Public Policy and Extended Families: Evidence from South Africa

47 Pages Posted: 5 May 2000 Last revised: 2 Apr 2001

See all articles by Marianne Bertrand

Marianne Bertrand

University of Chicago - Booth School of Business; National Bureau of Economic Research (NBER); Centre for Economic Policy Research (CEPR)

Douglas L. Miller

University of California, Davis - Department of Economics

Sendhil Mullainathan

Harvard University - Department of Economics; National Bureau of Economic Research (NBER)

Multiple version iconThere are 2 versions of this paper

Date Written: March 2000

Abstract

Tightly knit extended families, in which people often give money to and get money from relatives, characterize many developing countries. These intra-family flows mean that public policies may affect a very different group of people than the one they target. To assess the empirical importance of these effects, we study a cash pension program in South Africa that targets the elderly. Focusing on three-generation households , we use the variation in pension receipt that comes from differences in the age of the elder(s) in the households. We find a sharp drop in the labor force participation of prime-age men in these households when elder women reach 60 years old or elder mean reach 65, the respective ages for pension eligibility. We also find that the drop in labor supply diminishes with family size, as the pension money is split over more people, and with educational attainment, as the pension money becomes less significant relative to outside earnings. Other findings suggest that power within the family might play an important role: (1) labor supply drops less when the pension is received by a man rather than by a woman; (2) middle aged men (those more likely to have control in the family) reduce labor supply more than younger men; and (3) female labor supply is unaffected. These last two findings also respectively suggest that the results are unlikely to be driven by increased human capital investment or by a need to stay home to care for the elderly. As a whole, this public policy seems to have had large effects on a group-prime age men living with the old-quite different from the one it originally targeted-elderly men and women.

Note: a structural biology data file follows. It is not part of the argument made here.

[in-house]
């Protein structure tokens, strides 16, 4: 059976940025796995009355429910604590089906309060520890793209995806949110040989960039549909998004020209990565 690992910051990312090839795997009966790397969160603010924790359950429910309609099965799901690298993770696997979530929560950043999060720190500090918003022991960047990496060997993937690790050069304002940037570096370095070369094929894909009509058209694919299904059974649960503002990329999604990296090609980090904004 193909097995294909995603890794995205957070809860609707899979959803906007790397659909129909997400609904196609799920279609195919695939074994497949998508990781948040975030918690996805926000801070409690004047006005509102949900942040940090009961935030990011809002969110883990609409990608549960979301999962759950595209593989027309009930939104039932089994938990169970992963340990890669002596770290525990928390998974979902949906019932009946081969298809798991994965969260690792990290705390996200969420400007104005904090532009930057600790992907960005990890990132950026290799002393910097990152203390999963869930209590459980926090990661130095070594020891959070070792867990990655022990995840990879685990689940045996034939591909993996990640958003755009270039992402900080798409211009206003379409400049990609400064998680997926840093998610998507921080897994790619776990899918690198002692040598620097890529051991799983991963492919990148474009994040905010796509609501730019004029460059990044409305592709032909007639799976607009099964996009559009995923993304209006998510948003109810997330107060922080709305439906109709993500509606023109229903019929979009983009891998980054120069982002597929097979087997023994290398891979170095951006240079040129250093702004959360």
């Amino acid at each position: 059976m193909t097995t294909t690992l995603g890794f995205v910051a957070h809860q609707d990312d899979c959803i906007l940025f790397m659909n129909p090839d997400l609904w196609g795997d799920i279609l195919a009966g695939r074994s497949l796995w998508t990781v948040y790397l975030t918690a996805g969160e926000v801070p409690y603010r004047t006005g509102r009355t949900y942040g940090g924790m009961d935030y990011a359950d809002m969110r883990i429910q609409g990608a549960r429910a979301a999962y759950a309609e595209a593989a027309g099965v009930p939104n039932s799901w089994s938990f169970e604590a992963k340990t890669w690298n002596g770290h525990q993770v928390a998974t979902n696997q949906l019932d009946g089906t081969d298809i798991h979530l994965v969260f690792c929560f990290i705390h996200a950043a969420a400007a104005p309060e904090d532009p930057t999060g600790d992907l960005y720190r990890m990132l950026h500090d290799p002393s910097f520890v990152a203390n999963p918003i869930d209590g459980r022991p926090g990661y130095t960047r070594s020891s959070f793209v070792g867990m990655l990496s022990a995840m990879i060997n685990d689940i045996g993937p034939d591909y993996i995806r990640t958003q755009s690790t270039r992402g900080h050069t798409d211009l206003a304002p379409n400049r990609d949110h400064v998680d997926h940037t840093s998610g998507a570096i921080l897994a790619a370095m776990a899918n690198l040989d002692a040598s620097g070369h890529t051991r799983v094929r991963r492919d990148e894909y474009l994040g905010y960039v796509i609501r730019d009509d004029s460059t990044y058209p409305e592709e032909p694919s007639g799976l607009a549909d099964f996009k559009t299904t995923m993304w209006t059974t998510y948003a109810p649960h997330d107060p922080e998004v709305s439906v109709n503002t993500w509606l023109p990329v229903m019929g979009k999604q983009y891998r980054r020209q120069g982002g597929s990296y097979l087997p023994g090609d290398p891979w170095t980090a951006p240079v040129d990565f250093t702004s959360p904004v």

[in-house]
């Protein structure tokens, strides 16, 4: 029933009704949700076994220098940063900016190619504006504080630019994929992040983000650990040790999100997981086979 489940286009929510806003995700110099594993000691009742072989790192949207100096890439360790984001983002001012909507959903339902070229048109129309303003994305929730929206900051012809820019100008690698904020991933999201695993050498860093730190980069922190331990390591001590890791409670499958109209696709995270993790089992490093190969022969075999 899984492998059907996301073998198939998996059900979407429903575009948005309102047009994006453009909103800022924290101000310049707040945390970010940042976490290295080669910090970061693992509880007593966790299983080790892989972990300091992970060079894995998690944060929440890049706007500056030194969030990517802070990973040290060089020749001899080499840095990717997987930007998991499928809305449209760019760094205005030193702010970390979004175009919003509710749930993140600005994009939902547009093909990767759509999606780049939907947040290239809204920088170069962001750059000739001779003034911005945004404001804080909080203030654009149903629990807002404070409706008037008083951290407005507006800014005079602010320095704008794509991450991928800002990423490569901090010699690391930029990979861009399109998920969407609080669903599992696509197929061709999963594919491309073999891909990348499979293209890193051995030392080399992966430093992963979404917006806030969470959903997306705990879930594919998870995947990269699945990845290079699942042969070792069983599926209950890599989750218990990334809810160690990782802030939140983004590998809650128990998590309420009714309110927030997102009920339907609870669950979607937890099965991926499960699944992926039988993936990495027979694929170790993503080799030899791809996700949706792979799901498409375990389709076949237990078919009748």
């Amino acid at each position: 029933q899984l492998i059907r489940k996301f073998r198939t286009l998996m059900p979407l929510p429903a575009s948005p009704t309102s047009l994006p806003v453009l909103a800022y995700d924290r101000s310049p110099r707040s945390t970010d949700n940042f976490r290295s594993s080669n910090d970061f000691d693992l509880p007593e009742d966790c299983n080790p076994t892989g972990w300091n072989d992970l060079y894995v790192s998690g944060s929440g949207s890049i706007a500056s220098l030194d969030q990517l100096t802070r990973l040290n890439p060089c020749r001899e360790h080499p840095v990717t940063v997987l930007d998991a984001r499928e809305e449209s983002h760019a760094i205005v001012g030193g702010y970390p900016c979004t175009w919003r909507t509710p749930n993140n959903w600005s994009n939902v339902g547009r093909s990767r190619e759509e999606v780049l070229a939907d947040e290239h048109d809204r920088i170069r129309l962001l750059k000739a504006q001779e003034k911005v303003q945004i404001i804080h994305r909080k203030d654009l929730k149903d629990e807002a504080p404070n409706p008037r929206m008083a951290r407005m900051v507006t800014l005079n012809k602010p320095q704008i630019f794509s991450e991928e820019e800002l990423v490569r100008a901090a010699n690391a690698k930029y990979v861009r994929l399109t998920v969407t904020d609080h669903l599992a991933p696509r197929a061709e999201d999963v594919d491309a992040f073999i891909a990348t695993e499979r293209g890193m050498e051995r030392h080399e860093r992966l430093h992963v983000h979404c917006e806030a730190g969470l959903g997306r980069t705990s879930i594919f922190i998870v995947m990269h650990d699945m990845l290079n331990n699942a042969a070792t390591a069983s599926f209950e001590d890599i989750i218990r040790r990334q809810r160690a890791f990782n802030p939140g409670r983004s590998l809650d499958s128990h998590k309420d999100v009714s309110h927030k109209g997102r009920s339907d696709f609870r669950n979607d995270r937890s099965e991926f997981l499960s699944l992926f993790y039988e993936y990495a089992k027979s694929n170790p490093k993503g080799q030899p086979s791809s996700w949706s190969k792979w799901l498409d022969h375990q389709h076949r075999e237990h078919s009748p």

Suggested Citation

Bertrand, Marianne and Miller, Douglas L. and Mullainathan, Sendhil, Public Policy and Extended Families: Evidence from South Africa (March 2000). NBER Working Paper No. w7594. Available at SSRN: https://ssrn.com/abstract=222248

Marianne Bertrand (Contact Author)

University of Chicago - Booth School of Business ( email )

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HOME PAGE: http://gsbwww.uchicago.edu/fac/marianne.bertrand/vita/cv_0604.pdf

National Bureau of Economic Research (NBER) ( email )

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Centre for Economic Policy Research (CEPR)

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Douglas L. Miller

University of California, Davis - Department of Economics ( email )

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Sendhil Mullainathan

Harvard University - Department of Economics ( email )

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National Bureau of Economic Research (NBER) ( email )

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